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Faculty Senate votes on 12 resolutions, pushes back Gen Ed hearing

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open forum on sexual assault
Michael Chajes, chair of the commission, said the final set of recommendations will be presented by end of the year.


The Faculty Senate had its most productive day in recent memory on Monday, trudging its way through 12 resolutions during a two-and-a-half hour marathon session.

In addition to the unusually high number of resolutions, the group also heard presentations on the progress of the #VoicesOfUDel campaign, the Commission on Sexual Harassment and Sexual Assault and the cybersecurity initiative. Citing the packed agenda, the Faculty Senate decided to punt the hotly debated General Education reform proposals discussion until an open hearing next Monday in Purnell Hall.

Chemical engineering professor Prasad Dhurjati also shared his thoughts on colleague and friend Richard Wool, a university professor and sitting senator who died just before spring break.

The presentation by the Commission of Sexual Harassment and Sexual Assault, led by civil engineering professor Michael Chajes, consisted of a recap of the commission’s last few months’ activities, as well as several preliminary recommendations they can offer to the senate so far.

Chajes said one of the obstacles the commission has begun to work to resolve is the laws of the state of Delaware, which base their sexual assault proceedings on the “beyond a reasonable doubt” principle, while the school uses affirmed consent and preponderance of evidence as their sexual misconduct base procedures. This difference creates a damaging duality, Chajes said, which can result in an offender being found guilty by the university but not by the state’s judicial system.

Chajes said though a final set of recommendations will be presented before the end of the school year, the commission’s work so far shows that more clarity is needed regarding consensual student-professor relationships, along with peer education and specific engagement of Greek life and athletics.

Chajes also suggested the establishment of a 3-digit phone number to facilitate faster sexual misconduct reporting. Cultural change was also a main focus of Chajes’ presentation, who showed slides of popular move-in weekend signage such as “BEER 4 DAUGHTERS.” Provost Domenico Grasso said the university has begun to work with the mayor and the Newark Zoning Committee because such signs violate city zoning laws.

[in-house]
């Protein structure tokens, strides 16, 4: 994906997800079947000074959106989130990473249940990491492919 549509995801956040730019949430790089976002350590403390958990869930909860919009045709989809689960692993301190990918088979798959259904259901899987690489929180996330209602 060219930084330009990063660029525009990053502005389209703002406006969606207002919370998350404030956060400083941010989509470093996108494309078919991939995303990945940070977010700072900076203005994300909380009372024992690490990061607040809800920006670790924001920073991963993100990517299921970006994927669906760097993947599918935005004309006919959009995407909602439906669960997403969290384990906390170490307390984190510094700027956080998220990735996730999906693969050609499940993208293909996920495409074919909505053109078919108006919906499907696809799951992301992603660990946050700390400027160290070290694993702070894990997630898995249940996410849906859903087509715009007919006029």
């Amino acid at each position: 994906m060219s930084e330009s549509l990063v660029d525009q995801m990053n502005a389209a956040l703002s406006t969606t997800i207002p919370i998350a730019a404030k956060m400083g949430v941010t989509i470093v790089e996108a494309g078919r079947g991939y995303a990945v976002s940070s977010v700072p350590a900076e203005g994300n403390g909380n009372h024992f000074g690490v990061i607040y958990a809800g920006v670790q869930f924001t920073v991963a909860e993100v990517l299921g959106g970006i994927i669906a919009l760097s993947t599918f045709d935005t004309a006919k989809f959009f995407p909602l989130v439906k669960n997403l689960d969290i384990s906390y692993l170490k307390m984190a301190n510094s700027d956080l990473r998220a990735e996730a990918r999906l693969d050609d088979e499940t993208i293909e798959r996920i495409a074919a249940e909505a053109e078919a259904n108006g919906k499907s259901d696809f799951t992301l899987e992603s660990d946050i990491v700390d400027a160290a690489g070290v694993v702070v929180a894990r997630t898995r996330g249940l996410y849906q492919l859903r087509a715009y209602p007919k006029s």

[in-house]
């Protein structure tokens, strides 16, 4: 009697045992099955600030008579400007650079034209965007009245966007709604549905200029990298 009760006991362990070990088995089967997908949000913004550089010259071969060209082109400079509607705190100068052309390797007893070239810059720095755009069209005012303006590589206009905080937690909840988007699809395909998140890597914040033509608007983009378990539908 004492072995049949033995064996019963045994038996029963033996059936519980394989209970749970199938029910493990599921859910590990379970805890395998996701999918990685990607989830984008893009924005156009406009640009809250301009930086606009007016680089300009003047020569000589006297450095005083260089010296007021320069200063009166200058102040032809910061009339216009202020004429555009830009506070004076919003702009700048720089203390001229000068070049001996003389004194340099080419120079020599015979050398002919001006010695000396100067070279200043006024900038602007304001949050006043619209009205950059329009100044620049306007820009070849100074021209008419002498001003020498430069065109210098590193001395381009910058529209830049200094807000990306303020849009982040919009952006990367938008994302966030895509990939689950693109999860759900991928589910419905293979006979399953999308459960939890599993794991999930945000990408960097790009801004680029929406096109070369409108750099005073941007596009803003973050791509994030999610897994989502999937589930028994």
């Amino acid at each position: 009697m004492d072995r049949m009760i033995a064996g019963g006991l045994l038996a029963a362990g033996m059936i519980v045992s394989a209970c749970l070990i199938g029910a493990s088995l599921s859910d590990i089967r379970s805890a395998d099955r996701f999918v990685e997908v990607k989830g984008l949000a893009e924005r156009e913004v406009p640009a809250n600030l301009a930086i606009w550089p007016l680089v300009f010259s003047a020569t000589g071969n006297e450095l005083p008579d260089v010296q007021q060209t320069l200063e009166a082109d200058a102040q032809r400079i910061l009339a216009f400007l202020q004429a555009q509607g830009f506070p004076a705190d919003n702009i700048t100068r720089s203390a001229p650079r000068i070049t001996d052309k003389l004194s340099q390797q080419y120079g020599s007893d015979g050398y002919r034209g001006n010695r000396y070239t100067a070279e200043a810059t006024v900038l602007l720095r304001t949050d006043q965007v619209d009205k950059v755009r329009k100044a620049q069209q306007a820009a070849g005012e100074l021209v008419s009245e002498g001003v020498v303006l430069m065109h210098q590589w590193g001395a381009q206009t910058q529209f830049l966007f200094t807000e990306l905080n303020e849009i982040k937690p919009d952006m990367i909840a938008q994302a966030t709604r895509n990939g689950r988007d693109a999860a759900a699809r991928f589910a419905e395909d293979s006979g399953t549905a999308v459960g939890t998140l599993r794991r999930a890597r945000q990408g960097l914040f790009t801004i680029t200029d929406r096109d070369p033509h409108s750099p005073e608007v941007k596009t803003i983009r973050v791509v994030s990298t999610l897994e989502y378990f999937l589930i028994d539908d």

Chajes said support for sexual assault policies from top leadership is crucial to working to solve the problem.

“We need to keep saying that this is a community where we treat people with respect,” Chajes said. “These are issues we want to talk about continuously both in the classroom and out of the classroom.”

Resolutions that were passed included the introduction of new majors in meteorology and climatology, linguistics and French, and a master of science program in cybersecurity. The Senate also disestablished the agriculture education bachelor’s program, along with two master’s degree programs, instruction and arts in teaching.

Debate erupted twice during resolution voting, once when deciding to rename the Foreign Language and Literature department as the Language, Literature and Cultures department. Despite the fervent objections of the anthropology department and an in-depth discussion of whether a department name represented ownership of a subject area, the motion for the renaming passed.

Tensions also escalated between Dean of the College of Engineering Babatunde Ogunnaike and biology professor Deni Galileo during a debate on the permanent approval of the biomedical engineering program, which had been temporarily accepted in 2010 on a five-year trial. Galileo contended that while he supported the program, the budget had not been approved by the Senate’s budget committee. Galileo said such oversight is needed in order to prevent accounting failures, while Ogunnaike objected to the perceived interference into his college’s operation.

The program was eventually passed.

The Senate will meet again the first week of May, when Chajes’ commission is expected to present their final findings.

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